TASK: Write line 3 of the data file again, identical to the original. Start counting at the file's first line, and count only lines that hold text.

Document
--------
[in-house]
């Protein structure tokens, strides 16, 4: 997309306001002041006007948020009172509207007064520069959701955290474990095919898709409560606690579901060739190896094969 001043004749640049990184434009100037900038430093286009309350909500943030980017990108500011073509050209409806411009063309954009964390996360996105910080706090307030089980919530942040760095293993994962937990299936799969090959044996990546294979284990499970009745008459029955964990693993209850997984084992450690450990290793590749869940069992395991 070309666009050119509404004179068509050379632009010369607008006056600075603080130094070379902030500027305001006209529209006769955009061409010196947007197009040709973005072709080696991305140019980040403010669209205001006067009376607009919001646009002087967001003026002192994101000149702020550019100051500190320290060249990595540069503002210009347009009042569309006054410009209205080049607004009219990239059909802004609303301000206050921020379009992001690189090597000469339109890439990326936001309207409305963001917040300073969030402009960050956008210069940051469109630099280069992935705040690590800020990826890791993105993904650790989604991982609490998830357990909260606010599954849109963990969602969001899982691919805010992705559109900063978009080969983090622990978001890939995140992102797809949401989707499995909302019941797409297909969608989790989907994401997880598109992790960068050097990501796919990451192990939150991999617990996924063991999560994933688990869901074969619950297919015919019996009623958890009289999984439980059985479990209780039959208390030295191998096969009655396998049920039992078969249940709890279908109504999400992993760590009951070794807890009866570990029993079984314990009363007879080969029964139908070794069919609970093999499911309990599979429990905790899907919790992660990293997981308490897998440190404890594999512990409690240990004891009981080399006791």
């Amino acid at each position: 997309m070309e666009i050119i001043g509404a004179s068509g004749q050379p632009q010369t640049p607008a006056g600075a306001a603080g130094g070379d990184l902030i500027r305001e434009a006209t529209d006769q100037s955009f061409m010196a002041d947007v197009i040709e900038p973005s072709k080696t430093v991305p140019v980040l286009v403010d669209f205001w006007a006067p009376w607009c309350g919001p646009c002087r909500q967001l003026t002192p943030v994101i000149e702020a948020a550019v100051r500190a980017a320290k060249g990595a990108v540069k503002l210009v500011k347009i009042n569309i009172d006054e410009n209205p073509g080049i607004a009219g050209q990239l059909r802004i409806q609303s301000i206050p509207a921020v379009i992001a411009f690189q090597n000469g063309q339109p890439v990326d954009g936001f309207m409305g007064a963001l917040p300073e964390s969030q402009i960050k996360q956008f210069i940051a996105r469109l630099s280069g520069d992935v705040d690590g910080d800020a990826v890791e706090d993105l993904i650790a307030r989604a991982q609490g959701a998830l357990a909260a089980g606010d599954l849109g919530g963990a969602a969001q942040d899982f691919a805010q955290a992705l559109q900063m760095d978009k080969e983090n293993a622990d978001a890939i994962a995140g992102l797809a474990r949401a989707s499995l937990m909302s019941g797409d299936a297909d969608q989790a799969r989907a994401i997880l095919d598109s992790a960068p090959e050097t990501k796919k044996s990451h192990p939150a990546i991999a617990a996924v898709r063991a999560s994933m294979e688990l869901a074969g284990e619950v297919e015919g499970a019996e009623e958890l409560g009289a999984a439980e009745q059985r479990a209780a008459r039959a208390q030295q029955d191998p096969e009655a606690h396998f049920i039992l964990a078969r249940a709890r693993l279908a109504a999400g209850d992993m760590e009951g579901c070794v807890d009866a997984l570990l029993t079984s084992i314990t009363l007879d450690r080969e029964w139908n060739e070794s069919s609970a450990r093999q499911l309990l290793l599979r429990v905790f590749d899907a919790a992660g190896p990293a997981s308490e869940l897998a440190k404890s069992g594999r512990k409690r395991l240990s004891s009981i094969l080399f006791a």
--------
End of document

């Amino acid at each position: 997309m070309e666009i050119i001043g509404a004179s068509g004749q050379p632009q010369t640049p607008a006056g600075a306001a603080g130094g070379d990184l902030i500027r305001e434009a006209t529209d006769q100037s955009f061409m010196a002041d947007v197009i040709e900038p973005s072709k080696t430093v991305p140019v980040l286009v403010d669209f205001w006007a006067p009376w607009c309350g919001p646009c002087r909500q967001l003026t002192p943030v994101i000149e702020a948020a550019v100051r500190a980017a320290k060249g990595a990108v540069k503002l210009v500011k347009i009042n569309i009172d006054e410009n209205p073509g080049i607004a009219g050209q990239l059909r802004i409806q609303s301000i206050p509207a921020v379009i992001a411009f690189q090597n000469g063309q339109p890439v990326d954009g936001f309207m409305g007064a963001l917040p300073e964390s969030q402009i960050k996360q956008f210069i940051a996105r469109l630099s280069g520069d992935v705040d690590g910080d800020a990826v890791e706090d993105l993904i650790a307030r989604a991982q609490g959701a998830l357990a909260a089980g606010d599954l849109g919530g963990a969602a969001q942040d899982f691919a805010q955290a992705l559109q900063m760095d978009k080969e983090n293993a622990d978001a890939i994962a995140g992102l797809a474990r949401a989707s499995l937990m909302s019941g797409d299936a297909d969608q989790a799969r989907a994401i997880l095919d598109s992790a960068p090959e050097t990501k796919k044996s990451h192990p939150a990546i991999a617990a996924v898709r063991a999560s994933m294979e688990l869901a074969g284990e619950v297919e015919g499970a019996e009623e958890l409560g009289a999984a439980e009745q059985r479990a209780a008459r039959a208390q030295q029955d191998p096969e009655a606690h396998f049920i039992l964990a078969r249940a709890r693993l279908a109504a999400g209850d992993m760590e009951g579901c070794v807890d009866a997984l570990l029993t079984s084992i314990t009363l007879d450690r080969e029964w139908n060739e070794s069919s609970a450990r093999q499911l309990l290793l599979r429990v905790f590749d899907a919790a992660g190896p990293a997981s308490e869940l897998a440190k404890s069992g594999r512990k409690r395991l240990s004891s009981i094969l080399f006791a």